• A person or group of persons acquiring ownership of more than 50% of the fair market value or voting power of a corporation
  • A change in ownership of a substantial portion of the assets of a corporation
  • A person or group of persons acquiring 20% of the voting power of a corporation in a 12-month period
  • A change in the majority of the board of directors in a 12-month period

A company should work with its legal counsel and tax advisors to determine whether a change in control has occurred under Section 280G in the context of any deal or restructuring described above.

How Are Change-in-Control Payments Taxed?

If a Section 280G analysis determines there are excess parachute payments paid or accrued as a result of a change in control, two provisions go into effect.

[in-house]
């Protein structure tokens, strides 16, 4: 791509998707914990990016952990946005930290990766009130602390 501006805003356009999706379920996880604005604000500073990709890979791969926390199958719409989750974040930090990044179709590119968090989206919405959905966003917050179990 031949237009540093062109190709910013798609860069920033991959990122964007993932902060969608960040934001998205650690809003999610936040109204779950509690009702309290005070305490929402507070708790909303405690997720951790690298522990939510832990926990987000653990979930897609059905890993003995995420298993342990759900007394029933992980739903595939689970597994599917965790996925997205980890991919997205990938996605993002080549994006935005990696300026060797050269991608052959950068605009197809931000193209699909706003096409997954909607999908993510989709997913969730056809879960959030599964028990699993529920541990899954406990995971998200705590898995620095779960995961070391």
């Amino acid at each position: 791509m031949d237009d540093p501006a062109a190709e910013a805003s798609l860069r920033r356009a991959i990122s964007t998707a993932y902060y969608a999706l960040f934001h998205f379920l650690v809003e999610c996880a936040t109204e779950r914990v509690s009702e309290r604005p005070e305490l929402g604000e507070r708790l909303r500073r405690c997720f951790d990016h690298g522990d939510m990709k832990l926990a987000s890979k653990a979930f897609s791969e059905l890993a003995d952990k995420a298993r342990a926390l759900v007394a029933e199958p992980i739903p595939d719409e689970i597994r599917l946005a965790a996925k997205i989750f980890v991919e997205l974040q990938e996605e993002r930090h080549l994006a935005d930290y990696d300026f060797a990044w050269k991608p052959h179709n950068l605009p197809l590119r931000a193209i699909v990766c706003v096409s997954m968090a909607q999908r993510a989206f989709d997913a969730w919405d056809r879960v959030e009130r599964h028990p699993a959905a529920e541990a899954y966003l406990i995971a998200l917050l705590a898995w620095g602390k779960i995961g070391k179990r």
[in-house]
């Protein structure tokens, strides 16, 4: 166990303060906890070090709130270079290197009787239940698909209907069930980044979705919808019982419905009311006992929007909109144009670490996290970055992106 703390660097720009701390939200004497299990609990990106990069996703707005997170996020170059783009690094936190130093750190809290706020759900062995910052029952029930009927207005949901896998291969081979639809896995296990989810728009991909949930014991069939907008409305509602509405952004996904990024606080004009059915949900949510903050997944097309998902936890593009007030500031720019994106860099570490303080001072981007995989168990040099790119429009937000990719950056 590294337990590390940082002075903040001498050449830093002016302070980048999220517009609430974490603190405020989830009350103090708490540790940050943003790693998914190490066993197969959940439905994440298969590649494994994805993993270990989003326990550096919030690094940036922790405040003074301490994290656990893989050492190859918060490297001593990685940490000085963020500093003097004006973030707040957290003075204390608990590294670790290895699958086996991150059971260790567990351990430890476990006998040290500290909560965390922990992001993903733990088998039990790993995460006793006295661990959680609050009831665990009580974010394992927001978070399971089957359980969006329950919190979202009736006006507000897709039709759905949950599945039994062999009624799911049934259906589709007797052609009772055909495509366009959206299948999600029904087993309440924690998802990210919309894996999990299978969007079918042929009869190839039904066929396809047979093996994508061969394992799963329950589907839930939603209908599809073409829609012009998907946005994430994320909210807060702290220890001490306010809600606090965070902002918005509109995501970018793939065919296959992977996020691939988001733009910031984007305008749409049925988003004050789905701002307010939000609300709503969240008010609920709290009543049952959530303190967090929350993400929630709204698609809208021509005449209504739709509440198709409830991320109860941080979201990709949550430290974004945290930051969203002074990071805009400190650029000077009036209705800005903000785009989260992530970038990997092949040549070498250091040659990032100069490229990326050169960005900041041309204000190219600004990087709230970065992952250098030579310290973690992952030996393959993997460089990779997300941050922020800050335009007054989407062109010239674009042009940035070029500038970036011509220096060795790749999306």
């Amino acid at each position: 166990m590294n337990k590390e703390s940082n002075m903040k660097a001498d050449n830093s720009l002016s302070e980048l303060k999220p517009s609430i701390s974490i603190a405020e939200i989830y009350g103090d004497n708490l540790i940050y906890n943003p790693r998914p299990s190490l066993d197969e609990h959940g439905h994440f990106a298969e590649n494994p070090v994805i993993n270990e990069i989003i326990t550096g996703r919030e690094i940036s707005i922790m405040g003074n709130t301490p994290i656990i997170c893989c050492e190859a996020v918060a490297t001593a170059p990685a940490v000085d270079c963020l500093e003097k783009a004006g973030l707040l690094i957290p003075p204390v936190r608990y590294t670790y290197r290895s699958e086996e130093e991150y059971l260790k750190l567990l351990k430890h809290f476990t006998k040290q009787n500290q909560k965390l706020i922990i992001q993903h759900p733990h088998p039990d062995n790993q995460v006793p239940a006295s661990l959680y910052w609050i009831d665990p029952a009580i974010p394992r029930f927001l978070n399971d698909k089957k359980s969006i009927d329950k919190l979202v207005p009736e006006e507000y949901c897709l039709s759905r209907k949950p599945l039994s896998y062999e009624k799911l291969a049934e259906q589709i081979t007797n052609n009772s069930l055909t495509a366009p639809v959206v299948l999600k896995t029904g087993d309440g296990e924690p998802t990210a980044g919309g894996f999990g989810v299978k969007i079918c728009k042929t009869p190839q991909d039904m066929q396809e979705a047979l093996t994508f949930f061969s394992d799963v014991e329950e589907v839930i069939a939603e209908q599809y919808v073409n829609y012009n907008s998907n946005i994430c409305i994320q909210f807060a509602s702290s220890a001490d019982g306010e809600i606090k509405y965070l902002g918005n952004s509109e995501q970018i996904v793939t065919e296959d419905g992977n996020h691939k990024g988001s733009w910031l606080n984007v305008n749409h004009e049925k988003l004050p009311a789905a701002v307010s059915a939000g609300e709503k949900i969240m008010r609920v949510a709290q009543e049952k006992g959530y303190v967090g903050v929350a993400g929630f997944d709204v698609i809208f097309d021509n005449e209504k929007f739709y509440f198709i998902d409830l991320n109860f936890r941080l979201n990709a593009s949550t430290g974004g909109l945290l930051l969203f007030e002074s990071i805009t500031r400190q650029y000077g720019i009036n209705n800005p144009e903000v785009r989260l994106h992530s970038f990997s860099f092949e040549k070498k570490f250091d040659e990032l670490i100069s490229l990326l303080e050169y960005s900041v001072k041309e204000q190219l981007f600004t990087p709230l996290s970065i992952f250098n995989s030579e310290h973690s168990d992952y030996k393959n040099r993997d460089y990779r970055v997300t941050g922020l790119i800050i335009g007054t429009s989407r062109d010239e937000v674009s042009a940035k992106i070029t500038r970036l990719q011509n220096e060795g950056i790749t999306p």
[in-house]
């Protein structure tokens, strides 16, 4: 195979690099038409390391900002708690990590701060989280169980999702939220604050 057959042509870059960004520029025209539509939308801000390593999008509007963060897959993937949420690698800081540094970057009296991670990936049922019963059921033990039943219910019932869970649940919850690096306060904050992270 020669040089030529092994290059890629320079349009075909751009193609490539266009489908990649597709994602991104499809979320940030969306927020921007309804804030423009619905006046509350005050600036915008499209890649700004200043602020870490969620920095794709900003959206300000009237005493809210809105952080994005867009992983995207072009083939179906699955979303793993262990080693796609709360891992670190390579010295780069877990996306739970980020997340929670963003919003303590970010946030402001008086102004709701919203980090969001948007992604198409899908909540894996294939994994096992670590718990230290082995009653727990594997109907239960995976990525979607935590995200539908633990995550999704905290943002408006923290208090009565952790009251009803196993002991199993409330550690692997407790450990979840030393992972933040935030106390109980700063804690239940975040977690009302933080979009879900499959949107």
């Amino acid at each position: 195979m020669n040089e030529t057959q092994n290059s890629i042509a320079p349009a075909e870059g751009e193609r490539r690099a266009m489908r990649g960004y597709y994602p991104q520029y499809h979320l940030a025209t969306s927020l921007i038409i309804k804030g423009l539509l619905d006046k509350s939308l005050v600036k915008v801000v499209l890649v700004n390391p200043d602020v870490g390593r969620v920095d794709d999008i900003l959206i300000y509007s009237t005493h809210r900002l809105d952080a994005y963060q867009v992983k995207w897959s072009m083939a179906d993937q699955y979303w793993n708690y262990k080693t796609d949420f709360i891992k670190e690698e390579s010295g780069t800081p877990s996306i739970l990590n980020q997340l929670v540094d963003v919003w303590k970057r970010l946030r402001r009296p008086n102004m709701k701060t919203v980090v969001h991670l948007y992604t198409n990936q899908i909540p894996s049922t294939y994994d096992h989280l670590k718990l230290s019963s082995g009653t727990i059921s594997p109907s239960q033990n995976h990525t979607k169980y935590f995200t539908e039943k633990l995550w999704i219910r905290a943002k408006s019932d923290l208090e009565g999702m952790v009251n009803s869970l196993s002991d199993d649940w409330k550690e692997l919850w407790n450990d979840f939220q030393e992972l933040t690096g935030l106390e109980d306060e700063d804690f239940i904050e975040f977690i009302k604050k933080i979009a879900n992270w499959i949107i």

1. Section 280G disallows the deduction to the corporation for any excess parachute payment paid or accrued
  2. The recipient of any excess parachute payments will be subject to a 20% excise tax on the amount of such payments under IRC Section 4999 in addition to any regular income tax or withholding

Who Is a Disqualified Individual Under Section 280G?

Section 280G applies only to disqualified individuals of the corporation under Section 280G. This list includes employees or independent contractors of the corporation who are also a shareholder, officer, or highly compensated individual.

The definitions of these three categories under Section 280G can be complex and based on facts and circumstances. Companies should work with tax advisors and legal counsel to determine and document who is a disqualified individual under Section 280G.

What Are Types of Parachute Payments?